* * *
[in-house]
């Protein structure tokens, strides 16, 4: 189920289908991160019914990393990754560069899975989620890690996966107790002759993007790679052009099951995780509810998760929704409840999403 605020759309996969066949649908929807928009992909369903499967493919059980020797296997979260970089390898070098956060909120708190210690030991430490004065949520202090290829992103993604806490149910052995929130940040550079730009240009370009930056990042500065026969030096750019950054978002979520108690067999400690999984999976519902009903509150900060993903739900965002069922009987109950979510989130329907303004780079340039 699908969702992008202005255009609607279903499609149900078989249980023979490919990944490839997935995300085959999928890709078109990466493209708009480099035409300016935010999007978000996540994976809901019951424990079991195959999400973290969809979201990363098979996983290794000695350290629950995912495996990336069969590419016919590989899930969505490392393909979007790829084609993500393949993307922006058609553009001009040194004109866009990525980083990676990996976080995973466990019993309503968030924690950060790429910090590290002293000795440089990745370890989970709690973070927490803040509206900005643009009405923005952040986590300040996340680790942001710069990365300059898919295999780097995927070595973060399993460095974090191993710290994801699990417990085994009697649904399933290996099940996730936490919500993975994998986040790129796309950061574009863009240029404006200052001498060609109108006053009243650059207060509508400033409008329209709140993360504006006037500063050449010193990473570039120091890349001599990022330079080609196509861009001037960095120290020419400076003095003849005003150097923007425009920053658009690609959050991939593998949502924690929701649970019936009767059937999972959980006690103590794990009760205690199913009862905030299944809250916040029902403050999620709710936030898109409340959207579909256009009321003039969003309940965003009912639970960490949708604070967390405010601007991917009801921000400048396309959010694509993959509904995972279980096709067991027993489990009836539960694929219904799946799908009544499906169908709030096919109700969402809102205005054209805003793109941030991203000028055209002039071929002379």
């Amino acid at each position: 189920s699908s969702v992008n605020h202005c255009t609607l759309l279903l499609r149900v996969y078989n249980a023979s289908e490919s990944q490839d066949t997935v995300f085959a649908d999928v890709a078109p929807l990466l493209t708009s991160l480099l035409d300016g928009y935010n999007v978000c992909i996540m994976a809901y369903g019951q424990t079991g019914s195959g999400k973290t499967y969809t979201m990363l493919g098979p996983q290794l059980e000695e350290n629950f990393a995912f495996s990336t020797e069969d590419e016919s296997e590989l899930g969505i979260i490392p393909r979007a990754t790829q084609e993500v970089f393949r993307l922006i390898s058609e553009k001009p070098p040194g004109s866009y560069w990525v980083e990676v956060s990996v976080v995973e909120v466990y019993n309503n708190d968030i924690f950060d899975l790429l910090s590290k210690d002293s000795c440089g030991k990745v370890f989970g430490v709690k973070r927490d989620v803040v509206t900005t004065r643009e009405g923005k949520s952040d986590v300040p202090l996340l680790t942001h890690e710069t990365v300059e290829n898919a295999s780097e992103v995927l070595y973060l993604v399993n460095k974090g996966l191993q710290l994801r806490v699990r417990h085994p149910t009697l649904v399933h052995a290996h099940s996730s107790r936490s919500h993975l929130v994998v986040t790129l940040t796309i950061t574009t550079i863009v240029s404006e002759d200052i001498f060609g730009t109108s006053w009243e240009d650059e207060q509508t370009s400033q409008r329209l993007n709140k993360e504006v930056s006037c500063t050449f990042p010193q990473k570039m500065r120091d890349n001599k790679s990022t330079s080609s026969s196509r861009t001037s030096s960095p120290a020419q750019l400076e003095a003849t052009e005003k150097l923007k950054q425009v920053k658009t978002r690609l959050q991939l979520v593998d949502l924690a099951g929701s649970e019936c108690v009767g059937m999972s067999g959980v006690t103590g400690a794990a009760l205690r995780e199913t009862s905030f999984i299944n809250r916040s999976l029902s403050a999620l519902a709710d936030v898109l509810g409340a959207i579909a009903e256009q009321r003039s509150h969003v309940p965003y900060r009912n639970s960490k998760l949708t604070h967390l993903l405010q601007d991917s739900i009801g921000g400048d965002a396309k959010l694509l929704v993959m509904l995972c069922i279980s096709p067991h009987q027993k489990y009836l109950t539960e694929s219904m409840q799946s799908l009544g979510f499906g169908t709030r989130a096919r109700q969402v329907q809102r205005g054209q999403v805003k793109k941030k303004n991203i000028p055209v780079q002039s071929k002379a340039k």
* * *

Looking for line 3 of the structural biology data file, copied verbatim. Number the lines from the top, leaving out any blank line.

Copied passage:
């Amino acid at each position: 189920s699908s969702v992008n605020h202005c255009t609607l759309l279903l499609r149900v996969y078989n249980a023979s289908e490919s990944q490839d066949t997935v995300f085959a649908d999928v890709a078109p929807l990466l493209t708009s991160l480099l035409d300016g928009y935010n999007v978000c992909i996540m994976a809901y369903g019951q424990t079991g019914s195959g999400k973290t499967y969809t979201m990363l493919g098979p996983q290794l059980e000695e350290n629950f990393a995912f495996s990336t020797e069969d590419e016919s296997e590989l899930g969505i979260i490392p393909r979007a990754t790829q084609e993500v970089f393949r993307l922006i390898s058609e553009k001009p070098p040194g004109s866009y560069w990525v980083e990676v956060s990996v976080v995973e909120v466990y019993n309503n708190d968030i924690f950060d899975l790429l910090s590290k210690d002293s000795c440089g030991k990745v370890f989970g430490v709690k973070r927490d989620v803040v509206t900005t004065r643009e009405g923005k949520s952040d986590v300040p202090l996340l680790t942001h890690e710069t990365v300059e290829n898919a295999s780097e992103v995927l070595y973060l993604v399993n460095k974090g996966l191993q710290l994801r806490v699990r417990h085994p149910t009697l649904v399933h052995a290996h099940s996730s107790r936490s919500h993975l929130v994998v986040t790129l940040t796309i950061t574009t550079i863009v240029s404006e002759d200052i001498f060609g730009t109108s006053w009243e240009d650059e207060q509508t370009s400033q409008r329209l993007n709140k993360e504006v930056s006037c500063t050449f990042p010193q990473k570039m500065r120091d890349n001599k790679s990022t330079s080609s026969s196509r861009t001037s030096s960095p120290a020419q750019l400076e003095a003849t052009e005003k150097l923007k950054q425009v920053k658009t978002r690609l959050q991939l979520v593998d949502l924690a099951g929701s649970e019936c108690v009767g059937m999972s067999g959980v006690t103590g400690a794990a009760l205690r995780e199913t009862s905030f999984i299944n809250r916040s999976l029902s403050a999620l519902a709710d936030v898109l509810g409340a959207i579909a009903e256009q009321r003039s509150h969003v309940p965003y900060r009912n639970s960490k998760l949708t604070h967390l993903l405010q601007d991917s739900i009801g921000g400048d965002a396309k959010l694509l929704v993959m509904l995972c069922i279980s096709p067991h009987q027993k489990y009836l109950t539960e694929s219904m409840q799946s799908l009544g979510f499906g169908t709030r989130a096919r109700q969402v329907q809102r205005g054209q999403v805003k793109k941030k303004n991203i000028p055209v780079q002039s071929k002379a340039k």